Want to buy a house but don’t have a Deposit?

Buying A House

The following is for information purposes only: we do not give advice on mortgage applications.

 

If you’re a first-time home buyer without the means to raise a deposit, is the property market closed to you? Are all of your friends getting help from their parents but that simply isn’t an option for you? Having trouble understanding all of the legal ins and outs of mortgages, loans and government schemes? In a world where property prices keep on rising in an ever competitive market, it might be hard to ever imagine owning your own home.

Don’t despair, despite an unstable economic climate and the challenges of getting on that first rung of the property ladder, we might just have some ideas for you.

Can I buy a house without a deposit?

Strictly speaking, no. In Ireland, it’s not possible to buy a house without a deposit. However, there are two great options available. The first is a 90% mortgage, the second is a Help to Buy scheme run by the Irish government, specifically for people buying their first home. We’ll explore these two methods in more detail below, giving you information and advice on what the best option might be for you. We’ll also detail what’s not possible as well as giving you pointers on how to put yourself in the best position when considering a loan.

Can I get a 100% mortgage for a house in Ireland?

Currently, there are no 100% mortgage loans available in Ireland. This section will explain why this is the case, how much you can actually borrow and what factors to consider when thinking about how much to borrow. But first, let’s look at some of the words and acronyms we’ll be using when discussing mortgages. 

Mortgage Jargon Buster

  • Mortgage – A mortgage, or mortgage loan, is used by purchasers to raise funds to buy property. The mortgage is provided by a lender – most often a bank.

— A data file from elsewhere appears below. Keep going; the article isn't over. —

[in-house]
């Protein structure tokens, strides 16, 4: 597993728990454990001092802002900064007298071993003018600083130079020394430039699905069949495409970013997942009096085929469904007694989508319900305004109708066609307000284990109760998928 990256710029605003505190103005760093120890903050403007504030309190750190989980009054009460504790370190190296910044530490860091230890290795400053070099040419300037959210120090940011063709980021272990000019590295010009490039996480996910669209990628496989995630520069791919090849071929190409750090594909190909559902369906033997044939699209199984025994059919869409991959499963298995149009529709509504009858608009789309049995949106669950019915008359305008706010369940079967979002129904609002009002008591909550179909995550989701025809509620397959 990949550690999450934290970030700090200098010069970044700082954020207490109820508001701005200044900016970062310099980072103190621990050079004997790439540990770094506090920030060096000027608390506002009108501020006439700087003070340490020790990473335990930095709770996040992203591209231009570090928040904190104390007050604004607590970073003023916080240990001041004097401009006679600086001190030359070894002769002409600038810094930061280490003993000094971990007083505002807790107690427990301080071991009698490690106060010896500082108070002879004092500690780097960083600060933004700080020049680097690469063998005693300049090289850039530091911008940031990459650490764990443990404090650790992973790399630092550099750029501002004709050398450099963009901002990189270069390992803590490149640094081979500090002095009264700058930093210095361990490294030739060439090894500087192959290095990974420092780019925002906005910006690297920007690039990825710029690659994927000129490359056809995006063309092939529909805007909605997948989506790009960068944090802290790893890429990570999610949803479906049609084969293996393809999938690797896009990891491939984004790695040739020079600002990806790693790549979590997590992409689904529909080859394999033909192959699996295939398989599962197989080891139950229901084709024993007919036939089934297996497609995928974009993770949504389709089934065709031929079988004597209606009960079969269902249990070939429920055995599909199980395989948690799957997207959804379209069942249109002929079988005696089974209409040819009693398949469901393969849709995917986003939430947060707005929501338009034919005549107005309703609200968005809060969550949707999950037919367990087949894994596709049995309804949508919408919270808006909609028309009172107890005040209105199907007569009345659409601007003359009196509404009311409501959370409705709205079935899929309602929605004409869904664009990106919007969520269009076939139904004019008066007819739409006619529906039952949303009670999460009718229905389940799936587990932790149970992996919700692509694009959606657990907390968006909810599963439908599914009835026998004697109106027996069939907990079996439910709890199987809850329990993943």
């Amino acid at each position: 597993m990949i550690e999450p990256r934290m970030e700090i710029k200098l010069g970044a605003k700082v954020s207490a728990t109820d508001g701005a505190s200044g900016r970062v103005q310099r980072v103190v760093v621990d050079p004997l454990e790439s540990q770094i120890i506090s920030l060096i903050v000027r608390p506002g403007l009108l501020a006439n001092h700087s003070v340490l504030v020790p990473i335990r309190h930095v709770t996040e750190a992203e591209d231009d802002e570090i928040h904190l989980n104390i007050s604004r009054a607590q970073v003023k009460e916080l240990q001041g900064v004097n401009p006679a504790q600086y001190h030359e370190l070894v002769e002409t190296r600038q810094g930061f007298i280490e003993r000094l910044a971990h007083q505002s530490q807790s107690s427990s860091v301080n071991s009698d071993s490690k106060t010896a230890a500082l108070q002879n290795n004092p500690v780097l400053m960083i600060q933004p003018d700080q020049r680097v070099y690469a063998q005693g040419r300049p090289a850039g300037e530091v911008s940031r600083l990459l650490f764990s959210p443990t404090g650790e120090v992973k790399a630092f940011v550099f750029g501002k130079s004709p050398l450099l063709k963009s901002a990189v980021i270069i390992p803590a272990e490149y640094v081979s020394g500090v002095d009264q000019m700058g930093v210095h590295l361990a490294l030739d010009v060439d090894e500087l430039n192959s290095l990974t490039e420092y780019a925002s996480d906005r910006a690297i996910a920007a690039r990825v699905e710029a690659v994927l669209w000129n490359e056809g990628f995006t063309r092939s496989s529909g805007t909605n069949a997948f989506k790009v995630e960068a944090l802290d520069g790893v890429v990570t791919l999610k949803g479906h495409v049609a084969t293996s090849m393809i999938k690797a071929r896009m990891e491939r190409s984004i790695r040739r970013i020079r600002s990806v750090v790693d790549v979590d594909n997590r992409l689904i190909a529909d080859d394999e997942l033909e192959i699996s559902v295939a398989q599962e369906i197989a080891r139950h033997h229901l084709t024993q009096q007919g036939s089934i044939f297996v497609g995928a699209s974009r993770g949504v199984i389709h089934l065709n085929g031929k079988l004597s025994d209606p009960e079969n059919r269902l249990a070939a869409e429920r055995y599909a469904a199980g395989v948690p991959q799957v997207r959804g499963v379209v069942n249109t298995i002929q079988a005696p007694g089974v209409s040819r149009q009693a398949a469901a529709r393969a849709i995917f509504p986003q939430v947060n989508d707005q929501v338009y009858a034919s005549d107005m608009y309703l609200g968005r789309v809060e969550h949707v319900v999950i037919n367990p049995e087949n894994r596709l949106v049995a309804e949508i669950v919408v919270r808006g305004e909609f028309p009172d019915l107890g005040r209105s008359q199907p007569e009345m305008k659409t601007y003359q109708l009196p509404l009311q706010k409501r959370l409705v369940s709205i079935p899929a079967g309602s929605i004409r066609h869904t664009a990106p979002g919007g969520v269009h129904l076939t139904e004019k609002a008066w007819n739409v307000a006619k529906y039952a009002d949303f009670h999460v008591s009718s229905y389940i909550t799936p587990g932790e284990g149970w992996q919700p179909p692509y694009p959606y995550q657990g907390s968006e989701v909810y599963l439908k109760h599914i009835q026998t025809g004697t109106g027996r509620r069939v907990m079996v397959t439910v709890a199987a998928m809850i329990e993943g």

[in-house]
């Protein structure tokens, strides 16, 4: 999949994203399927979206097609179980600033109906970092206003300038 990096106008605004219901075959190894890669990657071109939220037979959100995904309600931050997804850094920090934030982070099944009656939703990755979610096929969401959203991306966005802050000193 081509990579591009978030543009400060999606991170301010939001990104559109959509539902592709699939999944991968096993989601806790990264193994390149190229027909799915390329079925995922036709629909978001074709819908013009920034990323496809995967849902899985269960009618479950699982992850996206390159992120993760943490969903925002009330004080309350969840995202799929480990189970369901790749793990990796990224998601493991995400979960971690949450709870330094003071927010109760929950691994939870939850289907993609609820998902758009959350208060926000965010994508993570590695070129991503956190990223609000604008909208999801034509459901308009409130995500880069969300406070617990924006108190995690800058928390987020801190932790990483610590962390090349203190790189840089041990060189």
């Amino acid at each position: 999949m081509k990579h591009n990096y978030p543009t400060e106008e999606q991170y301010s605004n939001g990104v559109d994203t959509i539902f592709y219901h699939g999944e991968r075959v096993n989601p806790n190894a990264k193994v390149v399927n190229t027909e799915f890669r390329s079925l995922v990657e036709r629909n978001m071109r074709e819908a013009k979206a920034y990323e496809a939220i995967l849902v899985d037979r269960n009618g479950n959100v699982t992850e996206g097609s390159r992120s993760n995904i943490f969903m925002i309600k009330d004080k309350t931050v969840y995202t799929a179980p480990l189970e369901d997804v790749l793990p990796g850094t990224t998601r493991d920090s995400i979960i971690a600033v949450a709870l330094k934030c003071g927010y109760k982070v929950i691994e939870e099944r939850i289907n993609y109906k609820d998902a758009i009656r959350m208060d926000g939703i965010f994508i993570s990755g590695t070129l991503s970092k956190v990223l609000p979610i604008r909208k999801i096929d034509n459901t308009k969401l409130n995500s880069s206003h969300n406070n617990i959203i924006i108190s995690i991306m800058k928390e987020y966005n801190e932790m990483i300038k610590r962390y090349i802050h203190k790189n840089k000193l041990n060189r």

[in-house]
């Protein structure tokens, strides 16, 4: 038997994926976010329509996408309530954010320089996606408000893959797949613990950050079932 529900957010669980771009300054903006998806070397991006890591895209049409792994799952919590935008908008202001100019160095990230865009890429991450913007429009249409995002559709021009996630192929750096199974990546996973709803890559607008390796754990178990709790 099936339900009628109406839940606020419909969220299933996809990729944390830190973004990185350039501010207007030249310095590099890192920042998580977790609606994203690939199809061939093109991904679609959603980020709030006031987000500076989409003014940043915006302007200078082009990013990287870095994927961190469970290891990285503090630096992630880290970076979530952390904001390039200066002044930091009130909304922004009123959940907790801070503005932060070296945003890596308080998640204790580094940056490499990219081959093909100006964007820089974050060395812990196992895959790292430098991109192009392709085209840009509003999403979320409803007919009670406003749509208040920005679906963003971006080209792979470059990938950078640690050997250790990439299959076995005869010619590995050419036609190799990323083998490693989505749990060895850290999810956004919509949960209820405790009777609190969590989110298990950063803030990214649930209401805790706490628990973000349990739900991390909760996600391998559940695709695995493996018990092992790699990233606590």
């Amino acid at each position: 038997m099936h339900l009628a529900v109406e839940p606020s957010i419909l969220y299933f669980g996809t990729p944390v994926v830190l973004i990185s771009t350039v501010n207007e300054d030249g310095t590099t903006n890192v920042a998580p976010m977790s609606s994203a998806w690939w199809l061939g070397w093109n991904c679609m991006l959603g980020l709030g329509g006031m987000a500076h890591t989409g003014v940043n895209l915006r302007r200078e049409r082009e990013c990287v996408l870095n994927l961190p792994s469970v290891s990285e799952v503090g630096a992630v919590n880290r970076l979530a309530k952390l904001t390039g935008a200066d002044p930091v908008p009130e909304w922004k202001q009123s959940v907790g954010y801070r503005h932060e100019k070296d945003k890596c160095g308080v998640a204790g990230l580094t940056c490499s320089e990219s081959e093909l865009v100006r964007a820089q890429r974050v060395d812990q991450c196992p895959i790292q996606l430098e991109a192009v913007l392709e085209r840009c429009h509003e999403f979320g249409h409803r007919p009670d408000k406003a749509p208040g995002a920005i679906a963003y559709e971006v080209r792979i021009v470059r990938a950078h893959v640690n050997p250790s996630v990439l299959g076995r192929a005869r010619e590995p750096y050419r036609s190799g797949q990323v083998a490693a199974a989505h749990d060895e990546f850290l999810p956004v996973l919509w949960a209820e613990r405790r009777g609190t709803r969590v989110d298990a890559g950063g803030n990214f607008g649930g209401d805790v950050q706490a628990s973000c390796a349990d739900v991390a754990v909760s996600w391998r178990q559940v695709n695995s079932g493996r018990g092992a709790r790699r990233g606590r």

• Term of the Mortgage – The period of time the mortgage loan is payable for.
  • PDH, or Principal dwelling home. A home that you will live in yourself or with your family.
  • LTI, or Loan to Income. This is a ratio that money lenders will use to decide how much to let you borrow
  • LTV, or Loan-to-value, is a measurement used to determine how much mortgage you have in relation to how much your property is worth. This is normally a percentage figure that reflects the percentage of your property that is mortgaged, and the amount that is yours.
  • Equity – Home equity is the portion of the property that you truly “own.” If you borrowed money from a mortgage lender to buy the property, the lender owns part of the property until you pay off the loan.

What percentage of the property value can you borrow?

The Central Bank of Ireland recently introduced a set of rules or parameters that help mortgage lenders know how much to let you borrow. These rules also apply limits to mortgage lending by regulated financial services providers (lenders) in the Irish market.

These limits apply to both loan to value and loan to income measurements for principal dwelling homes (PDH). The limits are in addition to individual lenders’ credit policies.

Loan to Income (LTI) restrictions

A limit of 3.5 times gross annual income applies to all applications for a PDH. This means that all people applying for a mortgage to buy their own home can only borrow up to a maximum of 3.5 times their annual gross income.

Loan to value (LTV) restrictions

The limit on the LTV ratio for all first-time buyers is 90%. Previously, the rules allowed first-time buyers to borrow 90% up to €220,000 and 80% of the balance above €220,000. This is no longer the case. First-time buyers can now borrow up to 90% of the total value of a home, so will need a 10% minimum deposit

For more information, visit the Central Bank of Ireland’s website

How much can you afford to borrow?

When thinking about how much to borrow from a mortgage lender, consider factors that might affect your ability to pay back the loan. Job changes, having children and illness are all everyday examples of how personal finances can change over time. You may be tempted to try and borrow as much as you can but this might not be a wise decision in the long term.